Alliance testifies at City Council cannabis hearing
Yesterday, The Alliance's counsel Max Bookman testified at a New York City Council hearing regarding two bills the Council is proposing that would create a New York City cannabis office to assist adult-use cannabis applicants in NYC. Many members of The Alliance have expressed interest in the cannabis industry, and The Alliance would like to see New York City's hospitality industry play an important role in the developing adult-use market. For example, one of the licenses that will be available under the Cannabis Law is an on-site consumption license, which could allow restaurants without liquor licenses to serve cannabis-infused food.
Although cannabis regulation will be mostly focused at the state level, the City Council's bills would do the following:
- Local Law 285 seeks to institute an Office of Cannabis Business Services. The purpose of this new office will be to establish goals and promote equitable ownership and participation in the cannabis industry for individuals who are from communities disproportionately impacted by the enforcement of cannabis prohibition in NYC in years past.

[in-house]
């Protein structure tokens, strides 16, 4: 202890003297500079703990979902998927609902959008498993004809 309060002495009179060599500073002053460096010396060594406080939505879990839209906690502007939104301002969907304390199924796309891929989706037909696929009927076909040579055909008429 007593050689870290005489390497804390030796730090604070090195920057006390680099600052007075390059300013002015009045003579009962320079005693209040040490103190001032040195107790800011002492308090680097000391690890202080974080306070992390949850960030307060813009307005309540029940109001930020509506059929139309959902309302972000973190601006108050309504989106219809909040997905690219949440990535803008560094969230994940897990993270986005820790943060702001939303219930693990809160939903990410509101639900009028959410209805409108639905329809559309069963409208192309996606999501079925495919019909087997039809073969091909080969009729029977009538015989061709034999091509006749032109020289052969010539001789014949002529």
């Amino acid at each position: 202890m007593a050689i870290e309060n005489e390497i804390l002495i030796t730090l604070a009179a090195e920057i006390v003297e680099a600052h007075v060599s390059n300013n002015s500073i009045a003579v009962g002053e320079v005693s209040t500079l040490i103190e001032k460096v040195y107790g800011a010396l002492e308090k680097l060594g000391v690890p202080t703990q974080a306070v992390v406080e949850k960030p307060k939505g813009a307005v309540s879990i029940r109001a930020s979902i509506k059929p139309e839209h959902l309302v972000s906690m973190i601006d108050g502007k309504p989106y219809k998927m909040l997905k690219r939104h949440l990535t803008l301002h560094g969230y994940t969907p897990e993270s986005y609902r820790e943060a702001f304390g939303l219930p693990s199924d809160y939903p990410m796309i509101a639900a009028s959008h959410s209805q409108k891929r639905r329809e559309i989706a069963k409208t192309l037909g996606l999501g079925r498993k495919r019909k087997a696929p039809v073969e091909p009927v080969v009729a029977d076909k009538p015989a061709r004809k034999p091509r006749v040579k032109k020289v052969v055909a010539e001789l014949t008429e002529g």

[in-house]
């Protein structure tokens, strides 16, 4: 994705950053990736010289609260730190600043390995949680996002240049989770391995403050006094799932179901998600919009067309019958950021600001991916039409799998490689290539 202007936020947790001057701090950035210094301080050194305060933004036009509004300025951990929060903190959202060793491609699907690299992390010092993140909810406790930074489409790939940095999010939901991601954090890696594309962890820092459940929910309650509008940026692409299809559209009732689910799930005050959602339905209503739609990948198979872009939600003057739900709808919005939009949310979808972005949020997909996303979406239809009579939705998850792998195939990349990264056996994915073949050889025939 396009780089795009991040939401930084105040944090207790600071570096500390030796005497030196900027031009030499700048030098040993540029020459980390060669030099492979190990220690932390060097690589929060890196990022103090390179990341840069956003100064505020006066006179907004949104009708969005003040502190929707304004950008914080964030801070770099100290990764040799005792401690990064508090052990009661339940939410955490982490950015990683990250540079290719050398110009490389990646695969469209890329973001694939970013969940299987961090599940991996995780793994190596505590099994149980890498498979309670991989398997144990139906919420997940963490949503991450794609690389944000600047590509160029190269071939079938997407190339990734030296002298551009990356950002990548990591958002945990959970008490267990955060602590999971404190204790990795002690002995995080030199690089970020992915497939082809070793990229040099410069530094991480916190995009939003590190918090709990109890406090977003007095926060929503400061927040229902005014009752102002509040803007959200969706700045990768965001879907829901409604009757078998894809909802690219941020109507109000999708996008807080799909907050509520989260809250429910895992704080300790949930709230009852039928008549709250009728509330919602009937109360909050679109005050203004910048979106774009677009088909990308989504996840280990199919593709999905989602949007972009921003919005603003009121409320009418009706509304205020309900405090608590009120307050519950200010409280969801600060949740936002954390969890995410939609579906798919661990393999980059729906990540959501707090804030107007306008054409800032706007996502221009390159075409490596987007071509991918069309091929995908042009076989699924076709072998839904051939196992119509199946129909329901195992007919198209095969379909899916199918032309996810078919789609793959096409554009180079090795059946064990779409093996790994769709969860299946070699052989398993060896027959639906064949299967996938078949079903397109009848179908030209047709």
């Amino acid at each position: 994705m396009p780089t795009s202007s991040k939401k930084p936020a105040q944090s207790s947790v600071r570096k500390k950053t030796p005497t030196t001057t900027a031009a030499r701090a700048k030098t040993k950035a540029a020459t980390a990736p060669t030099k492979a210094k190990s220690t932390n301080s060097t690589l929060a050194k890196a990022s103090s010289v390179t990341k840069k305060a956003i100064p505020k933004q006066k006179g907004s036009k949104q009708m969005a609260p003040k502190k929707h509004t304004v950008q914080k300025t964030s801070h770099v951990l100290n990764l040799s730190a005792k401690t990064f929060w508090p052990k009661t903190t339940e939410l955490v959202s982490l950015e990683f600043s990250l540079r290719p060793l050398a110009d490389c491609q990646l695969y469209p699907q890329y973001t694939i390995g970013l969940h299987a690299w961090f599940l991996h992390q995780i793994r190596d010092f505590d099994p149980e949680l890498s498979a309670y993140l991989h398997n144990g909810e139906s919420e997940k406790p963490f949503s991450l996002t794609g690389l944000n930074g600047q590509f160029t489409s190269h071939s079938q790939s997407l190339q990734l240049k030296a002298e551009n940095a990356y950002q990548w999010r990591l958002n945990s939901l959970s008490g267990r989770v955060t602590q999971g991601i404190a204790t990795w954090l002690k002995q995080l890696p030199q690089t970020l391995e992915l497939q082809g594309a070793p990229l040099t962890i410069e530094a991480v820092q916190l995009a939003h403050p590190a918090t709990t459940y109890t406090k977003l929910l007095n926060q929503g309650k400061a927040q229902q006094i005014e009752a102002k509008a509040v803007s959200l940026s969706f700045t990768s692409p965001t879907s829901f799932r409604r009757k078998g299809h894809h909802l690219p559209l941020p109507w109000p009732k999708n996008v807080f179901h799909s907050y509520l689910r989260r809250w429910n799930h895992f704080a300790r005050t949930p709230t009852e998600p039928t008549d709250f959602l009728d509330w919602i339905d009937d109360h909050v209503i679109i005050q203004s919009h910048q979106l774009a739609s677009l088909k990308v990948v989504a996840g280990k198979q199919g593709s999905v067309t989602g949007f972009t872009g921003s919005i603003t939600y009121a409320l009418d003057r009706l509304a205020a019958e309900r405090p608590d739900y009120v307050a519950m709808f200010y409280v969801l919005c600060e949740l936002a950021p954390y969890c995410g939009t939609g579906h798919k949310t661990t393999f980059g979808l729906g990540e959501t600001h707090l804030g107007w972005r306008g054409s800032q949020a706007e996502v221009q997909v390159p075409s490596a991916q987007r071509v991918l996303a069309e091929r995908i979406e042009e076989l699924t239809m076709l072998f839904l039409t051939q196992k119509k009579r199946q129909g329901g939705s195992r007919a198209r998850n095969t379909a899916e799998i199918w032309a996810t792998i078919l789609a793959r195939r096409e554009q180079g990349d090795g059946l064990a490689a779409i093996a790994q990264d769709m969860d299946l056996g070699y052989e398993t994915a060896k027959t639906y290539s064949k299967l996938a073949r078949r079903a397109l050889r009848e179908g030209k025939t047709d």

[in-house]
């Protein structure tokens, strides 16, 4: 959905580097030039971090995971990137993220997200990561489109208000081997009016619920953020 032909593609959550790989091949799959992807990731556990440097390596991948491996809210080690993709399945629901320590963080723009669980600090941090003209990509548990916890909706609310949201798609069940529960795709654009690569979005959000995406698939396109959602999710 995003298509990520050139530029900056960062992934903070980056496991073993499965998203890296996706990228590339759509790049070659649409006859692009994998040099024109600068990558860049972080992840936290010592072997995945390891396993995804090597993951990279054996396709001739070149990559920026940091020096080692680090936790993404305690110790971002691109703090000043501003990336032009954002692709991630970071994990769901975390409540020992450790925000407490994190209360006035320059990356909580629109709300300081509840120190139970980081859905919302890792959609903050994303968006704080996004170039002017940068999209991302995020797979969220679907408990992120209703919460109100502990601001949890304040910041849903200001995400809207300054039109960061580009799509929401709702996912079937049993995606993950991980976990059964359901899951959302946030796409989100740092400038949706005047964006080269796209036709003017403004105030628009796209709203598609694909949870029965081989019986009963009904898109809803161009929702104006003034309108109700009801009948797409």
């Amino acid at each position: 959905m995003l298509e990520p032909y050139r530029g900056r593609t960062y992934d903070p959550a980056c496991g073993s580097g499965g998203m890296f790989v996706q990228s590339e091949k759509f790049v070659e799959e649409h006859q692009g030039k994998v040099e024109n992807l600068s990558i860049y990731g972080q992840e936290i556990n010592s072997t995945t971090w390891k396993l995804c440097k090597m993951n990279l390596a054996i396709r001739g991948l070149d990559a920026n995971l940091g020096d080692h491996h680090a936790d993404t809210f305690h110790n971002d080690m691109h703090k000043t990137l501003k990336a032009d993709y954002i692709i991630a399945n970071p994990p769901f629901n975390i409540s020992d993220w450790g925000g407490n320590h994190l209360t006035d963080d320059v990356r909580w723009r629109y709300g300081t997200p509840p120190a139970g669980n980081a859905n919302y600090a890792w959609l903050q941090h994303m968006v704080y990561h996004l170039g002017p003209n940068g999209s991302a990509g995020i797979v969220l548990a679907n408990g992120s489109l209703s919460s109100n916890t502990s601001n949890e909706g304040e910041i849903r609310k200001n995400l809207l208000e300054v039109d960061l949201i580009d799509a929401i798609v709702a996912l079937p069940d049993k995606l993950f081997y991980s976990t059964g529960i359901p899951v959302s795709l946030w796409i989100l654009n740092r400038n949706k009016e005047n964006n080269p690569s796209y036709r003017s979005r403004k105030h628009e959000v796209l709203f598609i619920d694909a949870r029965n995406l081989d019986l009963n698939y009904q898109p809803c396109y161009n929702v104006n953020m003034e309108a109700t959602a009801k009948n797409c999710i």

- Local Law 504 adds further goals and responsibilities for the newly-created office, by creating a directory of all active cannabis establishments in the city, indicating where cannabis establishments are operated by social and economic equity applicants, where such establishments are businesses certified as minority or women-owned businesses, and making such directory available to the public online.
In his testimony, Max underscored that New York City's hospitality industry features entrepreneurs in every neighborhood of the city who are established small business owners in their communities and would be excellent candidates for cannabis licensing.
Several Council Members had questions about how businesses with on-site consumption licenses will function. Max noted that due to an unfortunate provision of the state Cannabis Law, businesses cannot simultaneously hold a liquor license and cannabis license, which means that businesses that wish to sell cannabis infused foods will have to choose between selling those foods or selling alcoholic beverages.
The state Cannabis Control Board and Office of Cannabis Management are currently working to bring New York's adult-use cannabis market online, and they are actively developing regulations that will begin to answer some of the important questions about how on-site cannabis licenses will work. The Alliance looks forward to playing a role advocating for our members in that process, and working alongside the state regulators to make New York's adult-use cannabis industry successful and equitable.